India aims to advance its nuclear energy capabilities for a stable energy supply without relying on carbon sources. According to Carbon Copy, India’s approach diverges from its past strategies, with innovations both in technical aspects and organizational structures.
One notable shift is the Joint Venture route. Instead of relying solely on the state-owned Nuclear Power Corporation of India (NPCIL) for new reactor installations, the country plans to collaborate through joint ventures with other state-owned entities in the energy sector, such as the National Thermal Power Corporation (NTPC), traditionally involved in managing thermal plants.
NTPC has committed to installing at least 2 GW of carbon-free nuclear power, bringing financial resources to the table, while NPCIL contributes nuclear expertise. This collaborative approach helps distribute the costs and resources more effectively.
Nuclear power demands a substantial initial investment, but the longevity of the infrastructure surpasses that of thermal power, which incurs continuous production costs, and solar power, which tends to decay after 15 years.
Cost considerations come to the forefront. A MW produced by an imported Westinghouse reactor costs 400 million Rupees per MW (around 43 million euros), whereas a MW from domestic construction costs 120 million Rupees (about 13 million euros). Hydro power plants are even more cost-effective at 80 million Rupees.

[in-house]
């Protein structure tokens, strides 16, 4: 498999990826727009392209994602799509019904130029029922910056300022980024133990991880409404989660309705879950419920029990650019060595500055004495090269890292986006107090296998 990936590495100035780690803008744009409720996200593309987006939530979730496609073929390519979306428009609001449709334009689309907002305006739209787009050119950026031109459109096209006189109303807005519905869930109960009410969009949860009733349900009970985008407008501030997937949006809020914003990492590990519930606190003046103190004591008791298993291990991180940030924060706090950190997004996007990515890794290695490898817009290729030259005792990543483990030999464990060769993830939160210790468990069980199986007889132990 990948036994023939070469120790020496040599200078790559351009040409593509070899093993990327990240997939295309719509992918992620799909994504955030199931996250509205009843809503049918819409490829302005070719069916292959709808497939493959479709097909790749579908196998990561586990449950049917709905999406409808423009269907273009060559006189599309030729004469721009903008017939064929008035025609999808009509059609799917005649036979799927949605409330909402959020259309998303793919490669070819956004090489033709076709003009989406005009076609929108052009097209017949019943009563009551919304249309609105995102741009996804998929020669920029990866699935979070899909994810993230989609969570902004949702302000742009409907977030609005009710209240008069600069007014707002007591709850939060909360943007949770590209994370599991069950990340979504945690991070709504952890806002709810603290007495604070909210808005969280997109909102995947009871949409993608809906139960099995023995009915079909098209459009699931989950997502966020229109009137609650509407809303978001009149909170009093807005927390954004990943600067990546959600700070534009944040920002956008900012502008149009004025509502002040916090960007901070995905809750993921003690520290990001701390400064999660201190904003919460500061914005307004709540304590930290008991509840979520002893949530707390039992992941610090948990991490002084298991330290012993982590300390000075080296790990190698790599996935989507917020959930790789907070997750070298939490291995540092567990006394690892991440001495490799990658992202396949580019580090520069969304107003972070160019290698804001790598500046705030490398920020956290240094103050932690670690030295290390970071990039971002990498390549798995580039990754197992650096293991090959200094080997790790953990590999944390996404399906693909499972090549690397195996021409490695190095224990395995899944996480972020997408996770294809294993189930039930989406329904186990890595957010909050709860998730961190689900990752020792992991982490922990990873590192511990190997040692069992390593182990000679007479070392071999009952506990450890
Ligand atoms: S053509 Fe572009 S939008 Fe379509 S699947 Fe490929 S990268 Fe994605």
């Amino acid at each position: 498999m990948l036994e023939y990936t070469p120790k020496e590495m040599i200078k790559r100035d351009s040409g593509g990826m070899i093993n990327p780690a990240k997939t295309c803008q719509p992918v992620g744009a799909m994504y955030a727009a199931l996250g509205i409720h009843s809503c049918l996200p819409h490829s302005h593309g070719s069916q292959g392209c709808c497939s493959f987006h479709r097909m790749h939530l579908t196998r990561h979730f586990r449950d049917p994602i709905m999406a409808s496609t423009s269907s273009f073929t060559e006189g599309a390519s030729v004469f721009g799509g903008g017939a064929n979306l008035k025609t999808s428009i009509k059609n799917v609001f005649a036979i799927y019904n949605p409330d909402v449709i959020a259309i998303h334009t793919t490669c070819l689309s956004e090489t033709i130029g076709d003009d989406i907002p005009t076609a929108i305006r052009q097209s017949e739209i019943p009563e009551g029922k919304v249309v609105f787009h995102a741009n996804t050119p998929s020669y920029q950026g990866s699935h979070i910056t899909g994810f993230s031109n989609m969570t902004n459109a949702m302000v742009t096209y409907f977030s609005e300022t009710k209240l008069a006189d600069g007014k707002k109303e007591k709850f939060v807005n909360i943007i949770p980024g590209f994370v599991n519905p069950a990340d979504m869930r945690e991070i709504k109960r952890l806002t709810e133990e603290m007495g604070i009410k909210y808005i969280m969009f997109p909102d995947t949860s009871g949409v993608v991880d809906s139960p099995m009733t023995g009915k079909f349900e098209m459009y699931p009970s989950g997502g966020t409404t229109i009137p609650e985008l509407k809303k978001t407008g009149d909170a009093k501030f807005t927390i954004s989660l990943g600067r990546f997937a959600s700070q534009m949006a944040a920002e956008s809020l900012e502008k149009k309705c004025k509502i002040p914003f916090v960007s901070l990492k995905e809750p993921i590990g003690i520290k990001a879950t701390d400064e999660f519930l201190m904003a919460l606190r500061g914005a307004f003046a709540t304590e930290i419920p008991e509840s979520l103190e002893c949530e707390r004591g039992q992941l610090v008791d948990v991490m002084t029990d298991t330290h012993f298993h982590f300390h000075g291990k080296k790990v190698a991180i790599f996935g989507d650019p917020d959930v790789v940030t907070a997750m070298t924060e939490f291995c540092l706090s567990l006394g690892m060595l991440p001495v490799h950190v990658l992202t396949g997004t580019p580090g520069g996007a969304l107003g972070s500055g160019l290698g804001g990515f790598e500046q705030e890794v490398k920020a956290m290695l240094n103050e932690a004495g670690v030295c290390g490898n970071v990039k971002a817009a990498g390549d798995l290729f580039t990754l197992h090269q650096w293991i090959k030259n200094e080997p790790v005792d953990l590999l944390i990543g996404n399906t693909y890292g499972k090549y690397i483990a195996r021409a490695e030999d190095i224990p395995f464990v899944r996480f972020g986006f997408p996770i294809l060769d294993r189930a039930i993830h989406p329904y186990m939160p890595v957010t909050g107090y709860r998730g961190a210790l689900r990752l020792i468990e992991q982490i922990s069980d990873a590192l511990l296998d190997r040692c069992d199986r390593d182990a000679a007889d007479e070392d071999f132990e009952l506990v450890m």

To maintain competitive energy costs, India must develop its own reactors. This requires not only technological advancements but also standardization and industrialization. Currently, different power plants follow varying standards, and the goal is to establish a new standard for nuclear energy aligned with international norms, similar to the path taken for thermal power plants.
Significant progress has been made in this direction, with the construction of two 700 MW standard reactors in Kakrapar and plans for others at different locations, all conforming to conventional technology standards.
Looking ahead, there is a growing interest in Small Modular Reactors (SMRs). While India’s past reactor construction has followed a traditional path, the future may lie in SMRs—compact reactors built off-site that could potentially be mass-produced. However, the current challenges include nuclear waste disposal issues similar to larger reactors and the need to reach a break-even point, estimated at 700 plants, for economically viable construction. India has developed its own small nuclear reactor, the 300 MW AHWR300-LEU, but it is not a modular reactor, but an advanced thorium-plutonium reactor. So it is not an SMR, but rather an advanced prototype of a new reactor.
Despite the hurdles, India’s independent path to nuclear power aligns with its commitment to decarbonization and ensuring a stable energy supply. The development of this industry may position India as a global cost leader, with potentially cheaper plants compared to Western and Chinese counterparts. If India establishes high safety standards, it could emerge as a significant competitor in the future of the nuclear energy sector.